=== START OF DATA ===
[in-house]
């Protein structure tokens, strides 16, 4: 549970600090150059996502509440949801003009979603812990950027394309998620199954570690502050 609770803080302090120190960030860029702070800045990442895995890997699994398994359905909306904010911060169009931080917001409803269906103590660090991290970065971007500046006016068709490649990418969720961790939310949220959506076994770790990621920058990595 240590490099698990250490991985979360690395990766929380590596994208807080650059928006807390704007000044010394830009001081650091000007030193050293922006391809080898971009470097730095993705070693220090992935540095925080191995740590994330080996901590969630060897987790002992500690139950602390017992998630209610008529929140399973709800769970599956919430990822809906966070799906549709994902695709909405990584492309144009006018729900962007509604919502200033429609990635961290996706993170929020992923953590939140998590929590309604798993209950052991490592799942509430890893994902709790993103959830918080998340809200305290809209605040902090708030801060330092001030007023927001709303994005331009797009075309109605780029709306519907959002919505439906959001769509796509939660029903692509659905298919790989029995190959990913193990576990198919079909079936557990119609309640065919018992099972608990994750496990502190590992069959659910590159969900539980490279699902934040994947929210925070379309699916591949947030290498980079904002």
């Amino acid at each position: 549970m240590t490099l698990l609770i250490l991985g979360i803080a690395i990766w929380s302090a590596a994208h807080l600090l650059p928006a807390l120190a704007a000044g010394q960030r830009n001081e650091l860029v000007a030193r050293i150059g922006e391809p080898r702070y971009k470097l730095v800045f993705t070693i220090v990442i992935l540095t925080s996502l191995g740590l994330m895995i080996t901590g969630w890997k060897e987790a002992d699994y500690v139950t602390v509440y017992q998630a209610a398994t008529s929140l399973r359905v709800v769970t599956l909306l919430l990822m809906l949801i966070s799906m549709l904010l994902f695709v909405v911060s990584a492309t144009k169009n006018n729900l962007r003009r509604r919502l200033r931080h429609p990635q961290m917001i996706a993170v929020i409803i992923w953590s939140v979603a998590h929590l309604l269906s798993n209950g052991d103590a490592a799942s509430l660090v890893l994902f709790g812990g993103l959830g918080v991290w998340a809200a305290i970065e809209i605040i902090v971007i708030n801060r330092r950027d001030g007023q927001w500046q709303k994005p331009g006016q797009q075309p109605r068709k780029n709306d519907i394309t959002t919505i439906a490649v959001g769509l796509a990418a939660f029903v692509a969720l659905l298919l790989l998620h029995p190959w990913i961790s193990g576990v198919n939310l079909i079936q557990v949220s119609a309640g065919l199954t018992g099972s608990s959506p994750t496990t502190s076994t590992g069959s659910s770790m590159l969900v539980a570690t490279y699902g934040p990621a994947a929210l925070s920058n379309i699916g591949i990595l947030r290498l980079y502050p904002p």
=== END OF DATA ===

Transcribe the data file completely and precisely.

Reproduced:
[in-house]
């Protein structure tokens, strides 16, 4: 549970600090150059996502509440949801003009979603812990950027394309998620199954570690502050 609770803080302090120190960030860029702070800045990442895995890997699994398994359905909306904010911060169009931080917001409803269906103590660090991290970065971007500046006016068709490649990418969720961790939310949220959506076994770790990621920058990595 240590490099698990250490991985979360690395990766929380590596994208807080650059928006807390704007000044010394830009001081650091000007030193050293922006391809080898971009470097730095993705070693220090992935540095925080191995740590994330080996901590969630060897987790002992500690139950602390017992998630209610008529929140399973709800769970599956919430990822809906966070799906549709994902695709909405990584492309144009006018729900962007509604919502200033429609990635961290996706993170929020992923953590939140998590929590309604798993209950052991490592799942509430890893994902709790993103959830918080998340809200305290809209605040902090708030801060330092001030007023927001709303994005331009797009075309109605780029709306519907959002919505439906959001769509796509939660029903692509659905298919790989029995190959990913193990576990198919079909079936557990119609309640065919018992099972608990994750496990502190590992069959659910590159969900539980490279699902934040994947929210925070379309699916591949947030290498980079904002």
């Amino acid at each position: 549970m240590t490099l698990l609770i250490l991985g979360i803080a690395i990766w929380s302090a590596a994208h807080l600090l650059p928006a807390l120190a704007a000044g010394q960030r830009n001081e650091l860029v000007a030193r050293i150059g922006e391809p080898r702070y971009k470097l730095v800045f993705t070693i220090v990442i992935l540095t925080s996502l191995g740590l994330m895995i080996t901590g969630w890997k060897e987790a002992d699994y500690v139950t602390v509440y017992q998630a209610a398994t008529s929140l399973r359905v709800v769970t599956l909306l919430l990822m809906l949801i966070s799906m549709l904010l994902f695709v909405v911060s990584a492309t144009k169009n006018n729900l962007r003009r509604r919502l200033r931080h429609p990635q961290m917001i996706a993170v929020i409803i992923w953590s939140v979603a998590h929590l309604l269906s798993n209950g052991d103590a490592a799942s509430l660090v890893l994902f709790g812990g993103l959830g918080v991290w998340a809200a305290i970065e809209i605040i902090v971007i708030n801060r330092r950027d001030g007023q927001w500046q709303k994005p331009g006016q797009q075309p109605r068709k780029n709306d519907i394309t959002t919505i439906a490649v959001g769509l796509a990418a939660f029903v692509a969720l659905l298919l790989l998620h029995p190959w990913i961790s193990g576990v198919n939310l079909i079936q557990v949220s119609a309640g065919l199954t018992g099972s608990s959506p994750t496990t502190s076994t590992g069959s659910s770790m590159l969900v539980a570690t490279y699902g934040p990621a994947a929210l925070s920058n379309i699916g591949i990595l947030r290498l980079y502050p904002p």